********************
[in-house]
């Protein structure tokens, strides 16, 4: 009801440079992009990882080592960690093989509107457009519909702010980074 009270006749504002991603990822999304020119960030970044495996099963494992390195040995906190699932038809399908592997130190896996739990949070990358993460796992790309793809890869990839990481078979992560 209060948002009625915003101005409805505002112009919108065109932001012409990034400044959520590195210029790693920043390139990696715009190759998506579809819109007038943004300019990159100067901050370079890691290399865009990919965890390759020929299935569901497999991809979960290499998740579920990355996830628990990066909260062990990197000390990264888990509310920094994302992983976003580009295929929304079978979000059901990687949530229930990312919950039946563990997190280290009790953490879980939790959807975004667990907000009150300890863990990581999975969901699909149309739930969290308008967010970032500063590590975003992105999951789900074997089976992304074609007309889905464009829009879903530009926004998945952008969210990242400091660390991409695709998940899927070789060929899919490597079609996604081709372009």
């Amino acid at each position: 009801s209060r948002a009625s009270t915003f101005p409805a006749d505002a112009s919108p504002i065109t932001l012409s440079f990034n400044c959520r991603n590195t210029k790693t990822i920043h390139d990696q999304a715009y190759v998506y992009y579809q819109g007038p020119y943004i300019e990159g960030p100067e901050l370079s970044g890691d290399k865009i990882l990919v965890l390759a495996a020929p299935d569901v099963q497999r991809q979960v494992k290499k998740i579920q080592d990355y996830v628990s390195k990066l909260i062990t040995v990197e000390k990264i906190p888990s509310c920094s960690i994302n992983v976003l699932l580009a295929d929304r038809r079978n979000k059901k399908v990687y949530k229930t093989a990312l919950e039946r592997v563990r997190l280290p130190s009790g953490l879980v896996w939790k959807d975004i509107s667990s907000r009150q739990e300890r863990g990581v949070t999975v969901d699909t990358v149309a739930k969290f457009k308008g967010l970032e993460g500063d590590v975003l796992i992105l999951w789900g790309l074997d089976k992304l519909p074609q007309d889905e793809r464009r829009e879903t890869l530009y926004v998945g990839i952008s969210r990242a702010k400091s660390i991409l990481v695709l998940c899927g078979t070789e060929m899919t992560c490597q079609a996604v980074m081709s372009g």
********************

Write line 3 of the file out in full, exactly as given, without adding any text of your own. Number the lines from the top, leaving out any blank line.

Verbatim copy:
């Amino acid at each position: 009801s209060r948002a009625s009270t915003f101005p409805a006749d505002a112009s919108p504002i065109t932001l012409s440079f990034n400044c959520r991603n590195t210029k790693t990822i920043h390139d990696q999304a715009y190759v998506y992009y579809q819109g007038p020119y943004i300019e990159g960030p100067e901050l370079s970044g890691d290399k865009i990882l990919v965890l390759a495996a020929p299935d569901v099963q497999r991809q979960v494992k290499k998740i579920q080592d990355y996830v628990s390195k990066l909260i062990t040995v990197e000390k990264i906190p888990s509310c920094s960690i994302n992983v976003l699932l580009a295929d929304r038809r079978n979000k059901k399908v990687y949530k229930t093989a990312l919950e039946r592997v563990r997190l280290p130190s009790g953490l879980v896996w939790k959807d975004i509107s667990s907000r009150q739990e300890r863990g990581v949070t999975v969901d699909t990358v149309a739930k969290f457009k308008g967010l970032e993460g500063d590590v975003l796992i992105l999951w789900g790309l074997d089976k992304l519909p074609q007309d889905e793809r464009r829009e879903t890869l530009y926004v998945g990839i952008s969210r990242a702010k400091s660390i991409l990481v695709l998940c899927g078979t070789e060929m899919t992560c490597q079609a996604v980074m081709s372009g």